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Film Tells Saga of South Dakota's Sue

Black Hills Institute of Geological Research

In the summer of 1990, paleontologist Peter Larson and his team from the Black Hills Institutein Hill City unearthed a Tyrannosaurus Rex skeleton in western South Dakota near Faith. It was the largest, most complete T-Rex ever found. They nicknamed the dinosaur Sue, after Sue Hendrickson who first discovered the bones.

Two years later, the institute was raided by federal agents and the National Guard and Sue was hauled away from Hill City and eventually auctioned off to the highest bidder. In a court case that followed the battle over Sue, Peter Larson was sentenced to two years in prison.

Director Todd Miller tells the story in the film Dinosaur 13. It’s based on the book Rex Appeal by Larson and his former wife Kristin Donnan-Standard. Dinosaur 13 opens in theaters across South Dakota and nationwide on Friday. Peter Larson joined Dakota Midday and discussed the film.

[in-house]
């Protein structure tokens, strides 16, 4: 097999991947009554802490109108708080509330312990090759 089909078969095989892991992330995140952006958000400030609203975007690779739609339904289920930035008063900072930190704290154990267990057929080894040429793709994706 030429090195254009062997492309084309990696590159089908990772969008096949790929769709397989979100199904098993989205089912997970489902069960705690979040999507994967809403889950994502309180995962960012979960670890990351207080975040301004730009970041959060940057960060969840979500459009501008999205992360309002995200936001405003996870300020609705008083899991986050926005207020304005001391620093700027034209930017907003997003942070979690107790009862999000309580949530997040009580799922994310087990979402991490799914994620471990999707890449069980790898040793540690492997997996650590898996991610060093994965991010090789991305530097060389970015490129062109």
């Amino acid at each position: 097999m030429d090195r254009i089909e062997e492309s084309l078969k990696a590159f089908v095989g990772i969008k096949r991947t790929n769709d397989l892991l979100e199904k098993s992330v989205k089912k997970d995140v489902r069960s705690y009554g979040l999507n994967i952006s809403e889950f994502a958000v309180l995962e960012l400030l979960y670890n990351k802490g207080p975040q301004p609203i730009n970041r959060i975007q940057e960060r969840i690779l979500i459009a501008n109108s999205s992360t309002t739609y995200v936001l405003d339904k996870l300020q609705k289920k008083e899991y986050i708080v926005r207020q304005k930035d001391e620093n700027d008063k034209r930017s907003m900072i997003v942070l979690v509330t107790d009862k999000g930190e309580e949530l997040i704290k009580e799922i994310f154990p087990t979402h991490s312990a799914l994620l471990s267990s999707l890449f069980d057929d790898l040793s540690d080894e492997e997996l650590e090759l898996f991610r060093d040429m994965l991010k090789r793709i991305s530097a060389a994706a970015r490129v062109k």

Karl was born to northeastern South Dakota crouton farmers, but was orphaned as a toddler during the Great Salad War (1966-67). Rescued by a flock of chickadees, he grew up in the woodlands of Sica Hollow. Legends of a bird boy living in the trees attracted the interest of renowned ornithologist and amateur bandoneon repairman Dr. Vogel Gehrke. With a handful of suet, Dr. Gehrke coaxed the timid boy down from the trees. He adopted him, named him Karl and taught him not to molt on the carpet. Dr. Gehrke’s book, The Bird Boy of Sica Hollow, was a best seller and Karl became a minor celebrity and teen idol. He appeared as a guest star on numerous television programs, most notably an awkward role on The Love Boat as the boyfriend of Captain Stubing’s daughter, Vicki. After critics panned his 1980 album, Bird Boy Does Disco, Karl retreated from public life and returned to Sica Hollow. Living in an isolated tree house, Karl achieved a reputation as a mystic. Pilgrims and seekers from around the world came to ask him about the meaning of life and for vinaigrette recipes. Growing tired of answering questions, he climbed down from his tree, shaved his massive white beard and took a job as the host of SDPB Radio’s Dakota Midday where he could ask the questions instead. After three years in that position, he ran out of questions and became host of Jazz Nightly instead. Karl makes his home in Vermillion with his charming wife Kari and three delightful children, Kodey, Kasey and Spatula. His hobbies include reciting the alphabet, combing his hair and doing volunteer work with delinquent songbirds.
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